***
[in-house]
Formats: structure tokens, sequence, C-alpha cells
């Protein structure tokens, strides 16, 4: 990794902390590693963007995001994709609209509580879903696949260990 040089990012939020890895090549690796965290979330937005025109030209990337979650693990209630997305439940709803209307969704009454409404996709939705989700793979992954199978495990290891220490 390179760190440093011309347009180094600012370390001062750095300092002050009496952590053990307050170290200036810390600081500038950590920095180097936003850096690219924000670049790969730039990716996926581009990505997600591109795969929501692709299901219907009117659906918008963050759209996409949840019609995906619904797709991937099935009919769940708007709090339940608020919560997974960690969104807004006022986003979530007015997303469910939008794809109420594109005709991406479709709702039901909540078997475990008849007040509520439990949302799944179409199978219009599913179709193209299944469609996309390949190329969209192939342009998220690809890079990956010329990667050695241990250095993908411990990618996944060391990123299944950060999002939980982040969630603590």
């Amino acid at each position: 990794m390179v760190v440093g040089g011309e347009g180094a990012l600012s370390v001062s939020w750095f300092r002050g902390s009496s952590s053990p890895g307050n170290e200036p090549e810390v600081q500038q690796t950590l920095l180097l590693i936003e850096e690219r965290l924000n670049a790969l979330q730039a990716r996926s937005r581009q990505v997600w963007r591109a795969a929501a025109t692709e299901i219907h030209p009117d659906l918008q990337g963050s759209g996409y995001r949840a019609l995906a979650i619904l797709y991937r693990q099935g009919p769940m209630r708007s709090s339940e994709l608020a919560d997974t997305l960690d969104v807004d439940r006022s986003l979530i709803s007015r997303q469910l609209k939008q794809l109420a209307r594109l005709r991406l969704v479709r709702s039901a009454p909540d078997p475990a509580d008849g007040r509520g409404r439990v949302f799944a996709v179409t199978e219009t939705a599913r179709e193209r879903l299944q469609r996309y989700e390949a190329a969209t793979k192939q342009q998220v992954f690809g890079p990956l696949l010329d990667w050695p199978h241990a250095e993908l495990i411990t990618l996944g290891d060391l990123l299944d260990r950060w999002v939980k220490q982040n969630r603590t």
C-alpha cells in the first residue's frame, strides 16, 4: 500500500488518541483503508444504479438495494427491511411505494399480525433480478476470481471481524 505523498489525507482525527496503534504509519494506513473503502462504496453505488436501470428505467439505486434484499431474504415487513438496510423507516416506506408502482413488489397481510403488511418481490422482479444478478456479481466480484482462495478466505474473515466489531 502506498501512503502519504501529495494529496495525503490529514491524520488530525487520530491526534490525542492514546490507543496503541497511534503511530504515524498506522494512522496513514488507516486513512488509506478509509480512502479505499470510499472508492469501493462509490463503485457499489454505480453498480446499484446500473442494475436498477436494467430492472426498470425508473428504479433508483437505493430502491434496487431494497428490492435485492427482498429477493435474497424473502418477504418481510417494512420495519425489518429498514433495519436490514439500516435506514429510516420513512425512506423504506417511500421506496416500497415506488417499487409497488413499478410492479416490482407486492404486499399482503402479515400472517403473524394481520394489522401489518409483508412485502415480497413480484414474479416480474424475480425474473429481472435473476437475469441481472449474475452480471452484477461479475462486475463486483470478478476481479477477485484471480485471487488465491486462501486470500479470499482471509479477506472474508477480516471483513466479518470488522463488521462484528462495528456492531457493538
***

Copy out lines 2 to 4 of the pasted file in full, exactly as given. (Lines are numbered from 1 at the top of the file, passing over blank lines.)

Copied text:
Formats: structure tokens, sequence, C-alpha cells
């Protein structure tokens, strides 16, 4: 990794902390590693963007995001994709609209509580879903696949260990 040089990012939020890895090549690796965290979330937005025109030209990337979650693990209630997305439940709803209307969704009454409404996709939705989700793979992954199978495990290891220490 390179760190440093011309347009180094600012370390001062750095300092002050009496952590053990307050170290200036810390600081500038950590920095180097936003850096690219924000670049790969730039990716996926581009990505997600591109795969929501692709299901219907009117659906918008963050759209996409949840019609995906619904797709991937099935009919769940708007709090339940608020919560997974960690969104807004006022986003979530007015997303469910939008794809109420594109005709991406479709709702039901909540078997475990008849007040509520439990949302799944179409199978219009599913179709193209299944469609996309390949190329969209192939342009998220690809890079990956010329990667050695241990250095993908411990990618996944060391990123299944950060999002939980982040969630603590």
């Amino acid at each position: 990794m390179v760190v440093g040089g011309e347009g180094a990012l600012s370390v001062s939020w750095f300092r002050g902390s009496s952590s053990p890895g307050n170290e200036p090549e810390v600081q500038q690796t950590l920095l180097l590693i936003e850096e690219r965290l924000n670049a790969l979330q730039a990716r996926s937005r581009q990505v997600w963007r591109a795969a929501a025109t692709e299901i219907h030209p009117d659906l918008q990337g963050s759209g996409y995001r949840a019609l995906a979650i619904l797709y991937r693990q099935g009919p769940m209630r708007s709090s339940e994709l608020a919560d997974t997305l960690d969104v807004d439940r006022s986003l979530i709803s007015r997303q469910l609209k939008q794809l109420a209307r594109l005709r991406l969704v479709r709702s039901a009454p909540d078997p475990a509580d008849g007040r509520g409404r439990v949302f799944a996709v179409t199978e219009t939705a599913r179709e193209r879903l299944q469609r996309y989700e390949a190329a969209t793979k192939q342009q998220v992954f690809g890079p990956l696949l010329d990667w050695p199978h241990a250095e993908l495990i411990t990618l996944g290891d060391l990123l299944d260990r950060w999002v939980k220490q982040n969630r603590t």